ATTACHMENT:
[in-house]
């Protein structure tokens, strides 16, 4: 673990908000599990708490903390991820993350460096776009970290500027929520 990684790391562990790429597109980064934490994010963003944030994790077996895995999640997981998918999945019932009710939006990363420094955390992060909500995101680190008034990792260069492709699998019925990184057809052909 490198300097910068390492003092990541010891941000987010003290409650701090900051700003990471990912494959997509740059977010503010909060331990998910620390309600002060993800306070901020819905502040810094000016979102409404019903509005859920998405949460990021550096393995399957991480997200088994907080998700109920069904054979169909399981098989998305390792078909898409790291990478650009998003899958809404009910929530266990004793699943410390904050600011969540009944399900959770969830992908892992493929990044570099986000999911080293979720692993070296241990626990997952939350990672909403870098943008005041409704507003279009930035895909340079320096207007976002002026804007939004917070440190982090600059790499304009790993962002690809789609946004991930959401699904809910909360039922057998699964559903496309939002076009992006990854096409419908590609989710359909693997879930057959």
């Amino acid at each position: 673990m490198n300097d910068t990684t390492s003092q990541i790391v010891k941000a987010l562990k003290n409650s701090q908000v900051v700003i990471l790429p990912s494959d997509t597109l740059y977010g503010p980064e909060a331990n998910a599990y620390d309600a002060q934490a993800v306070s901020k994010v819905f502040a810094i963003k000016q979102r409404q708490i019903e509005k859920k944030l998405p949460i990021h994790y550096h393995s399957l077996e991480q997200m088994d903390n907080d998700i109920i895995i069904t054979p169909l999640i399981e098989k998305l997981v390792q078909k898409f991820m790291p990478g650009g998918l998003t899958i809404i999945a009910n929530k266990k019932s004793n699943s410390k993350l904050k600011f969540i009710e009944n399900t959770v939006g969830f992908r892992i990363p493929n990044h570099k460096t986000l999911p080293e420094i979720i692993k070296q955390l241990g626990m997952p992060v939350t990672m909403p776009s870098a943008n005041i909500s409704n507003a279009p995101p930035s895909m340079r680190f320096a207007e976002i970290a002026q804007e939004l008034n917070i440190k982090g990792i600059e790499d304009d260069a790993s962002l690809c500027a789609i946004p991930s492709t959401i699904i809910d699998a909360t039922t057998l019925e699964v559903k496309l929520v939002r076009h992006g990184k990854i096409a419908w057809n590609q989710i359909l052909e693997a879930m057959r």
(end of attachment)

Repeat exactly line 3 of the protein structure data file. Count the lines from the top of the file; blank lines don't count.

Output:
């Amino acid at each position: 673990m490198n300097d910068t990684t390492s003092q990541i790391v010891k941000a987010l562990k003290n409650s701090q908000v900051v700003i990471l790429p990912s494959d997509t597109l740059y977010g503010p980064e909060a331990n998910a599990y620390d309600a002060q934490a993800v306070s901020k994010v819905f502040a810094i963003k000016q979102r409404q708490i019903e509005k859920k944030l998405p949460i990021h994790y550096h393995s399957l077996e991480q997200m088994d903390n907080d998700i109920i895995i069904t054979p169909l999640i399981e098989k998305l997981v390792q078909k898409f991820m790291p990478g650009g998918l998003t899958i809404i999945a009910n929530k266990k019932s004793n699943s410390k993350l904050k600011f969540i009710e009944n399900t959770v939006g969830f992908r892992i990363p493929n990044h570099k460096t986000l999911p080293e420094i979720i692993k070296q955390l241990g626990m997952p992060v939350t990672m909403p776009s870098a943008n005041i909500s409704n507003a279009p995101p930035s895909m340079r680190f320096a207007e976002i970290a002026q804007e939004l008034n917070i440190k982090g990792i600059e790499d304009d260069a790993s962002l690809c500027a789609i946004p991930s492709t959401i699904i809910d699998a909360t039922t057998l019925e699964v559903k496309l929520v939002r076009h992006g990184k990854i096409a419908w057809n590609q989710i359909l052909e693997a879930m057959r």